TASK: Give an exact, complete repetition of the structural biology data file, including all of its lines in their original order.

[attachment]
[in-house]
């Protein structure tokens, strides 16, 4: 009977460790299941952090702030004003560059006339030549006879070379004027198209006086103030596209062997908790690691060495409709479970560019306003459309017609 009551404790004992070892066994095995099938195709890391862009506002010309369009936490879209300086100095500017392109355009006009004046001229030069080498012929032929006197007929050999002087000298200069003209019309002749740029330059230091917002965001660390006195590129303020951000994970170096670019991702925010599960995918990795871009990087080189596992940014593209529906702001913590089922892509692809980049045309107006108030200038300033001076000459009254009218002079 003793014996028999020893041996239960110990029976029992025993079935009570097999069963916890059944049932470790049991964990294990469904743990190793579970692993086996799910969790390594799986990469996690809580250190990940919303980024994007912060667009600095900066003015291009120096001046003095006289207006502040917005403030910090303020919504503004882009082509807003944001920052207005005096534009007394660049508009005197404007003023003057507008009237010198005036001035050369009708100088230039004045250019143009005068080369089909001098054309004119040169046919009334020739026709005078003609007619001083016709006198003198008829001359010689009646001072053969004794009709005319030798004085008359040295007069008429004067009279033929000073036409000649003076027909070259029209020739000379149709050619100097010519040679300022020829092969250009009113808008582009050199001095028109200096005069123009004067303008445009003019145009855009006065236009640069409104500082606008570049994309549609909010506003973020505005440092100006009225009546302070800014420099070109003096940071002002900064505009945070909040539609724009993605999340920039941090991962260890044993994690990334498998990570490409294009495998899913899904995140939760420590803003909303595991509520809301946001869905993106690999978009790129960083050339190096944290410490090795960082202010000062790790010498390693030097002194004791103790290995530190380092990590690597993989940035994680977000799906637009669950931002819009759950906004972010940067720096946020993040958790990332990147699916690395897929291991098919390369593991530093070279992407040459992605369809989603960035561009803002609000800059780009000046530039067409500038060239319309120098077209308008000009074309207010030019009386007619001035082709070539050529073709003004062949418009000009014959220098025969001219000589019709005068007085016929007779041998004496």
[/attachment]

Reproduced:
[in-house]
């Protein structure tokens, strides 16, 4: 009977460790299941952090702030004003560059006339030549006879070379004027198209006086103030596209062997908790690691060495409709479970560019306003459309017609 009551404790004992070892066994095995099938195709890391862009506002010309369009936490879209300086100095500017392109355009006009004046001229030069080498012929032929006197007929050999002087000298200069003209019309002749740029330059230091917002965001660390006195590129303020951000994970170096670019991702925010599960995918990795871009990087080189596992940014593209529906702001913590089922892509692809980049045309107006108030200038300033001076000459009254009218002079 003793014996028999020893041996239960110990029976029992025993079935009570097999069963916890059944049932470790049991964990294990469904743990190793579970692993086996799910969790390594799986990469996690809580250190990940919303980024994007912060667009600095900066003015291009120096001046003095006289207006502040917005403030910090303020919504503004882009082509807003944001920052207005005096534009007394660049508009005197404007003023003057507008009237010198005036001035050369009708100088230039004045250019143009005068080369089909001098054309004119040169046919009334020739026709005078003609007619001083016709006198003198008829001359010689009646001072053969004794009709005319030798004085008359040295007069008429004067009279033929000073036409000649003076027909070259029209020739000379149709050619100097010519040679300022020829092969250009009113808008582009050199001095028109200096005069123009004067303008445009003019145009855009006065236009640069409104500082606008570049994309549609909010506003973020505005440092100006009225009546302070800014420099070109003096940071002002900064505009945070909040539609724009993605999340920039941090991962260890044993994690990334498998990570490409294009495998899913899904995140939760420590803003909303595991509520809301946001869905993106690999978009790129960083050339190096944290410490090795960082202010000062790790010498390693030097002194004791103790290995530190380092990590690597993989940035994680977000799906637009669950931002819009759950906004972010940067720096946020993040958790990332990147699916690395897929291991098919390369593991530093070279992407040459992605369809989603960035561009803002609000800059780009000046530039067409500038060239319309120098077209308008000009074309207010030019009386007619001035082709070539050529073709003004062949418009000009014959220098025969001219000589019709005068007085016929007779041998004496």